Among the most influential were a show of calligraphy by monk artists in Ming and Qing dynasties (1995), a show of works by 17th century Chinese literati calligraphers (1997), a retrospective of 300 years of calligraphy in Taiwan (1997), and the most recent "Tradition and Experimentation" biennial show of contemporary Taiwan calligraphy (2001).

The foundation also organized solo retrospectives for late master Chinese calligraphers and scholars such as Dong Qichang, Shen Yinmo, Yu Youren, Wang Zhuangwei and Tai Jingnong.

While sponsoring exhibits, the foundation has gradually built up a remarkable collection of Chinese calligraphy with the help of calligraphy experts.

"The foundation's collection focuses primarily on two critical transitional periods in Chinese history: the late Ming to early Qing period (around 17th century); and the late Qing to the early Republic of China period (around early 20th century)," said Qianshen Bai, a calligraphy historian and professor of Chinese art at Boston University in the United States. Bai has received sponsorship from the foundation in his academic research on Chinese calligraphy of these periods.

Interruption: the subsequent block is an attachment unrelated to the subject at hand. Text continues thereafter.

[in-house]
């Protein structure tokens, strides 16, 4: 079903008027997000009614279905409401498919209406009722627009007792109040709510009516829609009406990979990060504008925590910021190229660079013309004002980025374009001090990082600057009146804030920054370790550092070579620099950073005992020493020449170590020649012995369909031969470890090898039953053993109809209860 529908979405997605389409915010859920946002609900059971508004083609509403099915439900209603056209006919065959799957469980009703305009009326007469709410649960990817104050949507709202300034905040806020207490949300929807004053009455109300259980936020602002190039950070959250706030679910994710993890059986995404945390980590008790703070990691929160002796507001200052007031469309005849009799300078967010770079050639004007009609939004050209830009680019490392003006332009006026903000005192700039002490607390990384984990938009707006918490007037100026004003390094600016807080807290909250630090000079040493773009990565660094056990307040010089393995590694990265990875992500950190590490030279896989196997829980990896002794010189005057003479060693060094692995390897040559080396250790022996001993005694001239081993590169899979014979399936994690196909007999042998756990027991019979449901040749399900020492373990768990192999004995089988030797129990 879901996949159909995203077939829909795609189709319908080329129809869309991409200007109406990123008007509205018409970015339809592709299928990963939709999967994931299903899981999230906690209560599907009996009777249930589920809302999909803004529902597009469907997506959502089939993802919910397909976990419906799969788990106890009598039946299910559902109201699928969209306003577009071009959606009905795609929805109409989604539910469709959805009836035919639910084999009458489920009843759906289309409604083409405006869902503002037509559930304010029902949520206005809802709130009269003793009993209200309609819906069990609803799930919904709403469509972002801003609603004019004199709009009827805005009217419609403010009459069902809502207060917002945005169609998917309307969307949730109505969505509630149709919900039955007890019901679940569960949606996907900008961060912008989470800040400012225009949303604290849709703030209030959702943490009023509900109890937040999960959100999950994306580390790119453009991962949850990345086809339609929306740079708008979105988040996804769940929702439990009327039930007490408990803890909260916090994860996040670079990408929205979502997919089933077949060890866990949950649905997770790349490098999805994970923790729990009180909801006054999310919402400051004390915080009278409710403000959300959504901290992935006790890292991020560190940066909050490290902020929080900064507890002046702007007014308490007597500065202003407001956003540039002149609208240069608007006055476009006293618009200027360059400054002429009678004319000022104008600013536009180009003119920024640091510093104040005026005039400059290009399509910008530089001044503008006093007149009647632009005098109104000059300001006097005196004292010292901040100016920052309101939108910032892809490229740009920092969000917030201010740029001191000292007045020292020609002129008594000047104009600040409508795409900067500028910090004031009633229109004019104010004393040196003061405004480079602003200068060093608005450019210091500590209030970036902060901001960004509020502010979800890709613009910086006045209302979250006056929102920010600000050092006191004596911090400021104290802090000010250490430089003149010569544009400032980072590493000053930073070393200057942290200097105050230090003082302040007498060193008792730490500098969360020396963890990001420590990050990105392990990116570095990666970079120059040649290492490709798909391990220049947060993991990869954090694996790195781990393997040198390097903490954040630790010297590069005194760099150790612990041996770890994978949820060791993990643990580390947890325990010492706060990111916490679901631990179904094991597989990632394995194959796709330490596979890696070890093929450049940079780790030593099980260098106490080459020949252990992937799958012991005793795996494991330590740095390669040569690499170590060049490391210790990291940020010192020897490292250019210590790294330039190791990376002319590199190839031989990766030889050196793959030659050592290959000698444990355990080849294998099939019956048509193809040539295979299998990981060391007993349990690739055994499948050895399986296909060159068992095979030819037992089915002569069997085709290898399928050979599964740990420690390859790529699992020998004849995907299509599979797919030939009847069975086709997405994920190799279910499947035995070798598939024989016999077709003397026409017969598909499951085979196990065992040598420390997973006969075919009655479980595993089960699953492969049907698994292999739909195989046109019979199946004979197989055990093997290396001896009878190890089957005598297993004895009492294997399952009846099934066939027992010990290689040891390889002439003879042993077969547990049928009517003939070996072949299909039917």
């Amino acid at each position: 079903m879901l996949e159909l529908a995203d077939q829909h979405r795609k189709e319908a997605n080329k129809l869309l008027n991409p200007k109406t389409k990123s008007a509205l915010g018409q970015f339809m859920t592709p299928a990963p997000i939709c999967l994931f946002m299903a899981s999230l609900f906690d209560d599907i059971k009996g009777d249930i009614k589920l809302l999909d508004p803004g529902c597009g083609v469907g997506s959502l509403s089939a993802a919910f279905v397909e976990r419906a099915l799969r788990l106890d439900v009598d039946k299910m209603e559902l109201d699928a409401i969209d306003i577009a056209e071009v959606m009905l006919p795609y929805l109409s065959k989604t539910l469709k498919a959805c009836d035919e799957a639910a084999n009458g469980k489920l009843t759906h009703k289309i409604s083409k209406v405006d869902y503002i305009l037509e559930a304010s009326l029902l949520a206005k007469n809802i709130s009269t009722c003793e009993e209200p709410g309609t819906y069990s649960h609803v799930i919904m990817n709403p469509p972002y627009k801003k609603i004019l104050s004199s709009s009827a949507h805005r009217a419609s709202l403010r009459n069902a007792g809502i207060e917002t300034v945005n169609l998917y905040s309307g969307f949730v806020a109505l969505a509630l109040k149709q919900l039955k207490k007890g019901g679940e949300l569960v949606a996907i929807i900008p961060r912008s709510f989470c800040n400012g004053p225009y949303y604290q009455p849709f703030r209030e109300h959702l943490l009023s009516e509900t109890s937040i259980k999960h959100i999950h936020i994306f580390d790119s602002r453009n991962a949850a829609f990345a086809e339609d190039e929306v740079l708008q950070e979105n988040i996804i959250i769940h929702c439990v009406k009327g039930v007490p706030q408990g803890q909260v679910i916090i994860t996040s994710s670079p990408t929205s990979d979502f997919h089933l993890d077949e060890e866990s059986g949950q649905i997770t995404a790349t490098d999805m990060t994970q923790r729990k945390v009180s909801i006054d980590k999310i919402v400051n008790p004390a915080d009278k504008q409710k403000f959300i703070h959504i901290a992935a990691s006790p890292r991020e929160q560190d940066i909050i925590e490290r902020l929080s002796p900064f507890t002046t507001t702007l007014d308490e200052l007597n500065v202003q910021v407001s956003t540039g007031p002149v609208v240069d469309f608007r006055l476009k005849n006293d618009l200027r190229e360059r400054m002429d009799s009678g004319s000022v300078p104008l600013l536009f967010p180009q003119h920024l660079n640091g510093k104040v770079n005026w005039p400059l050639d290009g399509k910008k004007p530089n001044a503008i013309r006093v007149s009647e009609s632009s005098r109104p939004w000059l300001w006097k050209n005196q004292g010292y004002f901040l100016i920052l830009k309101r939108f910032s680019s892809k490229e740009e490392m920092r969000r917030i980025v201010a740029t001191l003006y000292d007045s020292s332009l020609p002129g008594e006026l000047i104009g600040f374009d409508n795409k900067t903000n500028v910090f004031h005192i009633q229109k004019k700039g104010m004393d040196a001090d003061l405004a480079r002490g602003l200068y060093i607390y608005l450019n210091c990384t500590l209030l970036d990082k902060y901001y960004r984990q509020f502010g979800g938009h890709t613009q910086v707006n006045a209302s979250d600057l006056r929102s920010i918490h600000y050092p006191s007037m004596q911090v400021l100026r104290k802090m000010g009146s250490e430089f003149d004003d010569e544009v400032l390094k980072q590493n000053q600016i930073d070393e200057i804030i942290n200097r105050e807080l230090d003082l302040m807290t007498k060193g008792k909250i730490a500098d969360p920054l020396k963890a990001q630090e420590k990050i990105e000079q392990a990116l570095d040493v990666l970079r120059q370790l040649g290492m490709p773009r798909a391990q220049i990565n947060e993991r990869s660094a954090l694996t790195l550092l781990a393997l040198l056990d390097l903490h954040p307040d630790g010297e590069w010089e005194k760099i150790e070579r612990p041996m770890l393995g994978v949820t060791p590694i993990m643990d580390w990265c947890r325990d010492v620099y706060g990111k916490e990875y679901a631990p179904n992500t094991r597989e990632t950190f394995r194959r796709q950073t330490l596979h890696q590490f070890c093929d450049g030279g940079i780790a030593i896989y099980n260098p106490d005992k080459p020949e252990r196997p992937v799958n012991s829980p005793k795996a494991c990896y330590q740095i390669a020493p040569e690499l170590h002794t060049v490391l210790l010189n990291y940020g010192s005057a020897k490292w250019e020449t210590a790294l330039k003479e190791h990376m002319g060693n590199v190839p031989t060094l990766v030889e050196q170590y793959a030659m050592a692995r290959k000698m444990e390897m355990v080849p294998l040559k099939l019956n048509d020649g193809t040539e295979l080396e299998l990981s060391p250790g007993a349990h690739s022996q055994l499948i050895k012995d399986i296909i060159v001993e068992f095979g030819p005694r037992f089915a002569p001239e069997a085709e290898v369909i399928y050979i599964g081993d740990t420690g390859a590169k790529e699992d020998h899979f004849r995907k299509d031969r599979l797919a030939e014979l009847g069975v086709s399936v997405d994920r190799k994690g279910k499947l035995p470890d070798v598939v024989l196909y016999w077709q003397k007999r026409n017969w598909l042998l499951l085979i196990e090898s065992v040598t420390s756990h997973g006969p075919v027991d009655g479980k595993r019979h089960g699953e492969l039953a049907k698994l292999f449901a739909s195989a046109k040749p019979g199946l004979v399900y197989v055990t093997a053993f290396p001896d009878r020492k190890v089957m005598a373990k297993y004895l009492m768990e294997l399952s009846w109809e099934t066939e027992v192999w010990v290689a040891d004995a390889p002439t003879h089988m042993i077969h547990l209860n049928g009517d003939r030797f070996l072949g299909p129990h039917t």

"When collecting, Mr Ho not only pays attention to the artistic quality, but also the historical significance of these works. He collects many things other collectors may overlook, such as writings of scholars of both periods," Bai said.

According to Ho, the first part of the collection consists of about 400 pieces, among them works by master calligraphers such as Fu Shan, Wang Duo, and Huang Daozhou. The second part includes about 200 pieces by household names in modern Chinese history such as Cai Yuanpei, Yan Fu, Hu Shi and Chen Duxiu.

Today, Ho's collection has become a most valuable resource for artists and scholars from both sides of the Taiwan Straits as well as from abroad to study Chinese calligraphy and its history.

"Through the exhibitions and collection, we are trying to stimulate interest in Chinese calligraphy and to encourage a trend for people to collect calligraphy. It has turned out to be very effective," Ho said.